We have developed a novel Markov Chain Monte Carlo chemical 'painting' technique to explore possible radial and vertical metallicity gradients for the thick disc progenitor. In our analysis, we match an N-body simulation to the data from the Apache Point Observatory Galactic Evolution Experiment survey. We assume that the thick disc has a constant scaleheight and has completed its formation at an early epoch, after which time radial mixing of its stars has taken place. Under these assumptions, we find that the initial radial metallicity gradient of the thick disc progenitor should not be negative, but either flat or even positive, to explain the current negative vertical metallicity gradient of the thick disc. Our study suggests that the thick disc was built-up in an inside-out and upside-down fashion, and older, smaller and thicker populations are more metal poor. In this case, star-forming discs at different epochs of the thick disc formation are allowed to have different radial metallicity gradients, including a negative one, which helps to explain a variety of slopes observed in high-redshift disc galaxies. This scenario helps to explain the positive slope of the metallicity-rotation velocity relation observed for the Galactic thick disc. On the other hand, radial mixing flattens the slope of an existing gradient.
The second data release from ESA's Gaia mission has revealed many ridge-like structures in the velocity distribution of the Milky Way. We show that these can arise naturally from winding transient spiral structure that is commonly seen in N-body simulations of disc galaxies. We construct test particle models of the winding spiral structure, and compare the resulting distribution of orbits with the observed two-dimensional velocity distribution in the extended solar neighbourhood and with the distribution of rotational velocities over 8 kpc along the Sun-Galactic-centre-Galactic anticentre line. We show that the ridges in these observations are well reproduced by the winding spiral model. Additionally, we demonstrate that the transient winding spiral potential can create a Hercules-like feature in the kinematics of the solar neighbourhood, either alone, or in combination with a long-slow bar potential.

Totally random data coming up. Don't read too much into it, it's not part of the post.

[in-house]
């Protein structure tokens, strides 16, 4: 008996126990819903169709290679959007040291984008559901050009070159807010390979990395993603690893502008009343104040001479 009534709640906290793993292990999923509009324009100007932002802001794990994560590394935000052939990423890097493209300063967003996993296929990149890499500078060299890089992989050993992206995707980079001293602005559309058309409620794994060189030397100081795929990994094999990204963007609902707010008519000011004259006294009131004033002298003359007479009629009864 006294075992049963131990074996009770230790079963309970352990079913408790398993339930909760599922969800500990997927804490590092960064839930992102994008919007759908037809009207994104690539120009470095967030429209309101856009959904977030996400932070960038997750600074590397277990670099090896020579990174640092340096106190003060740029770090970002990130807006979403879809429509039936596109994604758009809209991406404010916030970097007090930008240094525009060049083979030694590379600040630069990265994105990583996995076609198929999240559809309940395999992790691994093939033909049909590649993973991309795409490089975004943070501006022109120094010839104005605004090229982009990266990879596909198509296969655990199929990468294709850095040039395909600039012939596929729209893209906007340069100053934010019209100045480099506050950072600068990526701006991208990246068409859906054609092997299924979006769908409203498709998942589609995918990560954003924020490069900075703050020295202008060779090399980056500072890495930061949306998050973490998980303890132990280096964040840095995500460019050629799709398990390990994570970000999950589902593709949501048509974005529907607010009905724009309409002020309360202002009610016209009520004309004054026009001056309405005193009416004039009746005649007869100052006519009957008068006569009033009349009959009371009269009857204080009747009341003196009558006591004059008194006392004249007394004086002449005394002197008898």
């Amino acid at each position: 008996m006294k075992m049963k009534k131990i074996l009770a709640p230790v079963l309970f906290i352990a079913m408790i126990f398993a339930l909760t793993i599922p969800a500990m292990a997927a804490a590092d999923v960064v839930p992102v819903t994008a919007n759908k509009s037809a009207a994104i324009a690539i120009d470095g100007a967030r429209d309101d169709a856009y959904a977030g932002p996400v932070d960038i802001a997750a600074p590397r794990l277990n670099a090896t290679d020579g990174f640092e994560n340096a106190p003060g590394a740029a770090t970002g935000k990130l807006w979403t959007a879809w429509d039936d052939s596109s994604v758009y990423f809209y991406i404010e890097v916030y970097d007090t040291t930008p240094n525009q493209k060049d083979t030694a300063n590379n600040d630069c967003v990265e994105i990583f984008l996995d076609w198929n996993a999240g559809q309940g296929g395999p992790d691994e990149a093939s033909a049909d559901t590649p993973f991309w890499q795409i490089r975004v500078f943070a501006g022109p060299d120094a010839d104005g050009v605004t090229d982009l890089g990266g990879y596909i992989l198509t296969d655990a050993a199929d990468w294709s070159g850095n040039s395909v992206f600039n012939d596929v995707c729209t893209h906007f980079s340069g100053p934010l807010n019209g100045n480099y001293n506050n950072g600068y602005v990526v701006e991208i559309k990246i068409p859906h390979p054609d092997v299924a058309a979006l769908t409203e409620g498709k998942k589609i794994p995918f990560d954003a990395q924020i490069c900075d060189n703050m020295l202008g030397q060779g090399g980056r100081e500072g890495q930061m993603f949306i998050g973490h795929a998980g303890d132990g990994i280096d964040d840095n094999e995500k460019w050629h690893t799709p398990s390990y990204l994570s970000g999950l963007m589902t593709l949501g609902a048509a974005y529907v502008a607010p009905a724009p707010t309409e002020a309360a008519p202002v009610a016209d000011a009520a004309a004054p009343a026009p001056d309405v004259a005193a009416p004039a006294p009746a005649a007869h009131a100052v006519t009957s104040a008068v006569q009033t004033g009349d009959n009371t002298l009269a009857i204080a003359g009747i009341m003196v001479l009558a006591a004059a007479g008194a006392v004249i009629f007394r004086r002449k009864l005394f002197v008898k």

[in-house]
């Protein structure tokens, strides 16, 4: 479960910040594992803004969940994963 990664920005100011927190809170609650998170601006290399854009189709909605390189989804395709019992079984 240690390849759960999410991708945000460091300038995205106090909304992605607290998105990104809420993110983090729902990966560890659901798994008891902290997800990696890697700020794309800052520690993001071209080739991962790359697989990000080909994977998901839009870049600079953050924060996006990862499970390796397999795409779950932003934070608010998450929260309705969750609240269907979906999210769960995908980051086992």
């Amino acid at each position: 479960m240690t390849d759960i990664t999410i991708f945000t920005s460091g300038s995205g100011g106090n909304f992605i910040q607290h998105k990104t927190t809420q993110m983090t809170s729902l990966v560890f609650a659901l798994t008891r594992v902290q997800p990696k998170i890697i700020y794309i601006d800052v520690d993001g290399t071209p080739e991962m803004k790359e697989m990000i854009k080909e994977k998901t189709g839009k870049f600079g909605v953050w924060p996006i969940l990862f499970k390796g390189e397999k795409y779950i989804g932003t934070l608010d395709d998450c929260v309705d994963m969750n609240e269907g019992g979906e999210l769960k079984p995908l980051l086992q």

This paper documents the 16th data release (DR16) from the Sloan Digital Sky Surveys (SDSS), the fourth and penultimate from the fourth phase (SDSS-IV). This is the first release of data from the Southern Hemisphere survey of the Apache Point Observatory Galactic Evolution Experiment 2 (APOGEE-2); new data from APOGEE-2 North are also included. DR16 is also notable as the final data release for the main cosmological program of the Extended Baryon Oscillation Spectroscopic Survey (eBOSS), and all raw and reduced spectra from that project are released here. DR16 also includes all the data from the Time Domain Spectroscopic Survey and new data from the SPectroscopic IDentification of ERosita Survey programs, both of which were co-observed on eBOSS plates. DR16 has no new data from the Mapping Nearby Galaxies at Apache Point Observatory (MaNGA) survey (or the MaNGA Stellar Library "MaStar"). We also preview future SDSS-V operations (due to start in 2020), and summarize plans for the final SDSS-IV data release (DR17).